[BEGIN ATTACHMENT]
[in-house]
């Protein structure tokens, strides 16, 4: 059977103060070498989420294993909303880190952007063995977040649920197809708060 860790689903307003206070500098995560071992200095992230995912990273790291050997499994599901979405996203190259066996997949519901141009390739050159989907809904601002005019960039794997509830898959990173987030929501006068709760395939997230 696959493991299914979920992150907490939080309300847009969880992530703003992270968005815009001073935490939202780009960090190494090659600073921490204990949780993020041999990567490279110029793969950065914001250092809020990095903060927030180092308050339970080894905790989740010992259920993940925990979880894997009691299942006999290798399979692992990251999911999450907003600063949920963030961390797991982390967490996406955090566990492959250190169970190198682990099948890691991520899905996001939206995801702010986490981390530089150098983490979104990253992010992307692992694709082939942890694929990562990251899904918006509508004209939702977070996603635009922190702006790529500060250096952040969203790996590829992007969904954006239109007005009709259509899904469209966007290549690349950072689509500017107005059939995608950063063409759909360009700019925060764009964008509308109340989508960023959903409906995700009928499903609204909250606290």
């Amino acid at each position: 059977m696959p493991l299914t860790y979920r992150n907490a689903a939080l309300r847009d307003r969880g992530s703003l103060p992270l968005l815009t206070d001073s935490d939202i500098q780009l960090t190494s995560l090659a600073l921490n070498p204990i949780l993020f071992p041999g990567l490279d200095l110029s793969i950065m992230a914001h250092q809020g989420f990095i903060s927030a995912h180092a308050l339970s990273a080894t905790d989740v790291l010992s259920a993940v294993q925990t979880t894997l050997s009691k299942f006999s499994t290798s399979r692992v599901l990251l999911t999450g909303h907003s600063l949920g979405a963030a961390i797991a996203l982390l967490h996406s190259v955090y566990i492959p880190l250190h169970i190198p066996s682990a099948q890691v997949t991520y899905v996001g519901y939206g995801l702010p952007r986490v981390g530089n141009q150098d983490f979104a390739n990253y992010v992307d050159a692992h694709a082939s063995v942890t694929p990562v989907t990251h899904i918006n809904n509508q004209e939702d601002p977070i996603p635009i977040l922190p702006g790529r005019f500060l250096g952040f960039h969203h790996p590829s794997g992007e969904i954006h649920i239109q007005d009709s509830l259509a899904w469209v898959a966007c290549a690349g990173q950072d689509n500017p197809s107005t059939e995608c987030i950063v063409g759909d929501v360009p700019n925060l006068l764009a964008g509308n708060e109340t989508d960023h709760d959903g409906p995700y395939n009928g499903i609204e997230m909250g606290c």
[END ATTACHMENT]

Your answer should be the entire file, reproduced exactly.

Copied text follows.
[in-house]
């Protein structure tokens, strides 16, 4: 059977103060070498989420294993909303880190952007063995977040649920197809708060 860790689903307003206070500098995560071992200095992230995912990273790291050997499994599901979405996203190259066996997949519901141009390739050159989907809904601002005019960039794997509830898959990173987030929501006068709760395939997230 696959493991299914979920992150907490939080309300847009969880992530703003992270968005815009001073935490939202780009960090190494090659600073921490204990949780993020041999990567490279110029793969950065914001250092809020990095903060927030180092308050339970080894905790989740010992259920993940925990979880894997009691299942006999290798399979692992990251999911999450907003600063949920963030961390797991982390967490996406955090566990492959250190169970190198682990099948890691991520899905996001939206995801702010986490981390530089150098983490979104990253992010992307692992694709082939942890694929990562990251899904918006509508004209939702977070996603635009922190702006790529500060250096952040969203790996590829992007969904954006239109007005009709259509899904469209966007290549690349950072689509500017107005059939995608950063063409759909360009700019925060764009964008509308109340989508960023959903409906995700009928499903609204909250606290």
């Amino acid at each position: 059977m696959p493991l299914t860790y979920r992150n907490a689903a939080l309300r847009d307003r969880g992530s703003l103060p992270l968005l815009t206070d001073s935490d939202i500098q780009l960090t190494s995560l090659a600073l921490n070498p204990i949780l993020f071992p041999g990567l490279d200095l110029s793969i950065m992230a914001h250092q809020g989420f990095i903060s927030a995912h180092a308050l339970s990273a080894t905790d989740v790291l010992s259920a993940v294993q925990t979880t894997l050997s009691k299942f006999s499994t290798s399979r692992v599901l990251l999911t999450g909303h907003s600063l949920g979405a963030a961390i797991a996203l982390l967490h996406s190259v955090y566990i492959p880190l250190h169970i190198p066996s682990a099948q890691v997949t991520y899905v996001g519901y939206g995801l702010p952007r986490v981390g530089n141009q150098d983490f979104a390739n990253y992010v992307d050159a692992h694709a082939s063995v942890t694929p990562v989907t990251h899904i918006n809904n509508q004209e939702d601002p977070i996603p635009i977040l922190p702006g790529r005019f500060l250096g952040f960039h969203h790996p590829s794997g992007e969904i954006h649920i239109q007005d009709s509830l259509a899904w469209v898959a966007c290549a690349g990173q950072d689509n500017p197809s107005t059939e995608c987030i950063v063409g759909d929501v360009p700019n925060l006068l764009a964008g509308n708060e109340t989508d960023h709760d959903g409906p995700y395939n009928g499903i609204e997230m909250g606290c």